Keeping old houses comfortably warm and energy efficient is tough. Older homes weren’t usually fitted with insulation. When they were, the materials often settled, lost their insulating value, and sometimes deteriorated. Today, home insulation options are abundant, with a myriad of products that are both cost-effective and energy saving – the big decision is what to do and how to do it.
The first step in insulating an old house is to determine the status of the home’s insulation. And while a cursory homeowner assessment might be adequate, it’s best to have a professional assess the entire house – from attic to basement to exterior walls. An expert can accurately evaluate the overall status: the scope of insulation, the extent of air leakage, and the options for re-insulation.
One of the biggest problems in an old house is air leakage. In winter, heated inside air leaks out, and in summer, warm outdoor air creeps in. Old chimneys and fireplaces are a definite source of air leakage, while aging doors and windows also contribute. But most important is to address the top of the house – the attic and roof cavity, which is where most indoor heat rises and escapes.
Depending on the age of the house, there may well be dangerous and even hazardous insulation products installed. This is another reason why a professional assessment is preferred, especially if asbestos or urea formaldehyde are suspected. Inasmuch as these materials might have been acceptable at the time, today they must be remediated, with full restoration work recommended.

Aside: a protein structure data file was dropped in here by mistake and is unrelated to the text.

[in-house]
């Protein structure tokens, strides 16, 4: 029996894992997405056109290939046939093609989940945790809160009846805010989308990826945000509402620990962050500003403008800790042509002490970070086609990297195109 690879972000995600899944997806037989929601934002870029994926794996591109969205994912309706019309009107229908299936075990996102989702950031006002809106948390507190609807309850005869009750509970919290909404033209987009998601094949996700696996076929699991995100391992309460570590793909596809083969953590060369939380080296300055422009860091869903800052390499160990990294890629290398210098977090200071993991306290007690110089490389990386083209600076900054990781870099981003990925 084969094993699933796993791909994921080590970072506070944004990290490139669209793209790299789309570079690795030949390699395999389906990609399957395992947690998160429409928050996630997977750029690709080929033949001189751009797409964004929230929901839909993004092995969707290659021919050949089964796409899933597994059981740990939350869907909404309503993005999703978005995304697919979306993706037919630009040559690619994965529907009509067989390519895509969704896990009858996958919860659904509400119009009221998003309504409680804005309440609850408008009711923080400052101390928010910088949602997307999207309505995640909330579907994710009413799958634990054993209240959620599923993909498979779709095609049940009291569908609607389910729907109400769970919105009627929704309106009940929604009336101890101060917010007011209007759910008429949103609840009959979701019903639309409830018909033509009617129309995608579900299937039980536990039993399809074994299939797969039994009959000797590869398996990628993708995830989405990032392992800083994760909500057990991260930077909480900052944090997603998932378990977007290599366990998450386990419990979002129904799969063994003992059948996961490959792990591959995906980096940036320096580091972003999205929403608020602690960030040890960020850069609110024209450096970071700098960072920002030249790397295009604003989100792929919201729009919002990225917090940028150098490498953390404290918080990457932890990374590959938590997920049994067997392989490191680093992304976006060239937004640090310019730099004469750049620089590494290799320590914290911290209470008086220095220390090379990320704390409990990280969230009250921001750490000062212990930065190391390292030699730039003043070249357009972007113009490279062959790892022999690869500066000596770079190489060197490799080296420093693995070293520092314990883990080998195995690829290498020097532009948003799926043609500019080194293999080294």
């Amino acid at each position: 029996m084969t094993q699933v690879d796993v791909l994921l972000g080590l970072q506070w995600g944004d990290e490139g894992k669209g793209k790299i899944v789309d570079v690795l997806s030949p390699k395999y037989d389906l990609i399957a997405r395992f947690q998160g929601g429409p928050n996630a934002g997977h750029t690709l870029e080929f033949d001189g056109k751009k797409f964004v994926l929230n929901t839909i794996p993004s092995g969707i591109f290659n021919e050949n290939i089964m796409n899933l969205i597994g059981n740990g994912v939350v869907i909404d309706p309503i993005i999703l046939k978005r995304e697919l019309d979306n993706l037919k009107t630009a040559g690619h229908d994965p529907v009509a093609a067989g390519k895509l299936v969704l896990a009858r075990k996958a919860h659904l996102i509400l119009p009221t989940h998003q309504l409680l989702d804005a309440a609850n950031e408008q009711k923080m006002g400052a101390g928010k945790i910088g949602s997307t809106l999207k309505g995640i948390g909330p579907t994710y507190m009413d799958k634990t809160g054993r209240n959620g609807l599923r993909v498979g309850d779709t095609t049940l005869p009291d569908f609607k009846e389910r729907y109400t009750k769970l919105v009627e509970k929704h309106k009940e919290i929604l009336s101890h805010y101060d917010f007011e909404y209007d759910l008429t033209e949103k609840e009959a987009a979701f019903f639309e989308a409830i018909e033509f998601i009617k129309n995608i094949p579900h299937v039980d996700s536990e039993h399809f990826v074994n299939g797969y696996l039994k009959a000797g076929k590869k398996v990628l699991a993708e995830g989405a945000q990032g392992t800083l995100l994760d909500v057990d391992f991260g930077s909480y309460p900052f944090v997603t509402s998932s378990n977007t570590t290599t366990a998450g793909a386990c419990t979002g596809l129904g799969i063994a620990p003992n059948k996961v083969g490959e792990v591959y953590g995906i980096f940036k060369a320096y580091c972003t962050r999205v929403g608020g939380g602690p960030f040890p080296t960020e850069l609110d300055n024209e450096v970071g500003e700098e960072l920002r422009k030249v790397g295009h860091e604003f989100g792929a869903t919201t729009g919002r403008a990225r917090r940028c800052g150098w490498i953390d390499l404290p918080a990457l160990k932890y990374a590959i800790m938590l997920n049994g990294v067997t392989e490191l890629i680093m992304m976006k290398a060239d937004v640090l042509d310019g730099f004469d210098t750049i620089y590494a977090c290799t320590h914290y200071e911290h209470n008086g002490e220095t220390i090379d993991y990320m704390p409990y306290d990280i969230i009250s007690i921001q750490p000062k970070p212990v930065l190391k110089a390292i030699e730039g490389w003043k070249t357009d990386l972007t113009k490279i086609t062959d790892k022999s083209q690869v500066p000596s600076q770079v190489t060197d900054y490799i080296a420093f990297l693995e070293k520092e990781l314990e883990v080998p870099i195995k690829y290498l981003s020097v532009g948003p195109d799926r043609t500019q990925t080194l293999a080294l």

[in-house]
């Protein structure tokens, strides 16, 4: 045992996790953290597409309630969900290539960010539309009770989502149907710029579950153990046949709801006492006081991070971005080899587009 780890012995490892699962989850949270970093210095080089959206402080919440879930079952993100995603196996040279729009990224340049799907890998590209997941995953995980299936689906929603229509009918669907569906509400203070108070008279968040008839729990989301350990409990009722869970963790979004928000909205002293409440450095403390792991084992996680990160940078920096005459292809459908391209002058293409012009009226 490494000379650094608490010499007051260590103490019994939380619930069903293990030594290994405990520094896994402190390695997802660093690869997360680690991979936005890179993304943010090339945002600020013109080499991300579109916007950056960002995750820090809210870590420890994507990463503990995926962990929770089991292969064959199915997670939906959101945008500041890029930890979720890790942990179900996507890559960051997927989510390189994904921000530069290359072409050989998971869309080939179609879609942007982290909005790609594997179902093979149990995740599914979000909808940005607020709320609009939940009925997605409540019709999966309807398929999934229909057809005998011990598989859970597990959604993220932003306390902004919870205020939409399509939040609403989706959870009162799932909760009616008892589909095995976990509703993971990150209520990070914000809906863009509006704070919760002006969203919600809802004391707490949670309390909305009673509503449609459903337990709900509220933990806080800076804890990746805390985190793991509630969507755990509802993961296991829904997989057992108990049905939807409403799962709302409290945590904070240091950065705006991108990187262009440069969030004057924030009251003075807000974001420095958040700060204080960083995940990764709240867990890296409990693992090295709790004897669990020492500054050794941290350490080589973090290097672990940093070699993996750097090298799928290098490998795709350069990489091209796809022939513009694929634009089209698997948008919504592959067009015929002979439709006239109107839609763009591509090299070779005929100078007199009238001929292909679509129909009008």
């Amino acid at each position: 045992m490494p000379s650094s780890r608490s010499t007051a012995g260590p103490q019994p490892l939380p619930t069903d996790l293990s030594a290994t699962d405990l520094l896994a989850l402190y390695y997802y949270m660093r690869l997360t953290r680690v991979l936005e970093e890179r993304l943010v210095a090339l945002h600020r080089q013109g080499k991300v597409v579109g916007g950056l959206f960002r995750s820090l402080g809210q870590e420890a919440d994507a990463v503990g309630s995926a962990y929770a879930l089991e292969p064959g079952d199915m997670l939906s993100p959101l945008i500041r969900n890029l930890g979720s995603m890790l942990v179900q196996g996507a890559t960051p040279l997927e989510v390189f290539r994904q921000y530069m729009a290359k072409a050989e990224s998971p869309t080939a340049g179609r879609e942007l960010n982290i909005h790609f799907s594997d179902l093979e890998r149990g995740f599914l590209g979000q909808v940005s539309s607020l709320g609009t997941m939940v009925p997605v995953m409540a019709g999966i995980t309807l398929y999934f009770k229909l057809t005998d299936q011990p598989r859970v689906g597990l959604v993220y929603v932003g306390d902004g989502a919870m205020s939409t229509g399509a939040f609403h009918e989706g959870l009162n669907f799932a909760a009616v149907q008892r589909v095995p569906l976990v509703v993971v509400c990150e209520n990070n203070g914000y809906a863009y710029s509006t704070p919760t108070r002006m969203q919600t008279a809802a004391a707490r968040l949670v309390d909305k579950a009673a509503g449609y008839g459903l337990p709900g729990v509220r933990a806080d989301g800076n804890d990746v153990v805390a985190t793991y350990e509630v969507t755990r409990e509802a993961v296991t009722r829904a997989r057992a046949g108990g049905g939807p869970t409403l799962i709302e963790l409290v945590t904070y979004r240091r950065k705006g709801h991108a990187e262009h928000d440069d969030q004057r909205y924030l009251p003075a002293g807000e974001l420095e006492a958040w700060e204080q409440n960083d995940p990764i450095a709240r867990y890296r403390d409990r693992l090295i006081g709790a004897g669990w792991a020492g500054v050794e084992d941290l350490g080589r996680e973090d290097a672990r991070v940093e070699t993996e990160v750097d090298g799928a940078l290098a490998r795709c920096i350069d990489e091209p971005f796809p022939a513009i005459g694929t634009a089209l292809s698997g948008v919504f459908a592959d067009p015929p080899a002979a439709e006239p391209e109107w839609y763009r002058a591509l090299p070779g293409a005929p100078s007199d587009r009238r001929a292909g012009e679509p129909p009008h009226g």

For many insulation contractors, the preference when insulating or re-insulating an old house is to begin in the attic – a place with the best return on investment. For the professionals, insulation is only the start. It’s also important to ensure effective ventilation and moisture control. It’s about creating a complete “system” that incorporates air sealing, thermal insulation, and ventilation.
Choosing the right type of insulation product for an older house is also a critical decision. Today, many insulation professionals are installing spray foam insulation – it’s the most multi-purpose application available. When professionally installed, specifically in the attic and roof, spray foam will block airflow, control moisture, and insulate at a very high R-Value – all in one application.
When installed throughout an attic, spray foam covers the space with a thick, dense “envelope”. Everything is completely covered – the attic support beams; the electrical wiring; the heating and return ducts; and all of the cracks and crevices that surround. With spray foam, the finished space is fully airtight, moisture-proof, and insulated with a very high R-Value rating per installed inch.
In older homes, the spray foam approach will deliver more benefits than other options, whether it’s in the attic, the walls, the basement, or the floors. It is, however, a premium product, and may not suit all budgets. This is where a “hybrid” alternative might be a viable appropriate. It’s a way of combining spray foam with a secondary insulation product to ensure cost-effectiveness.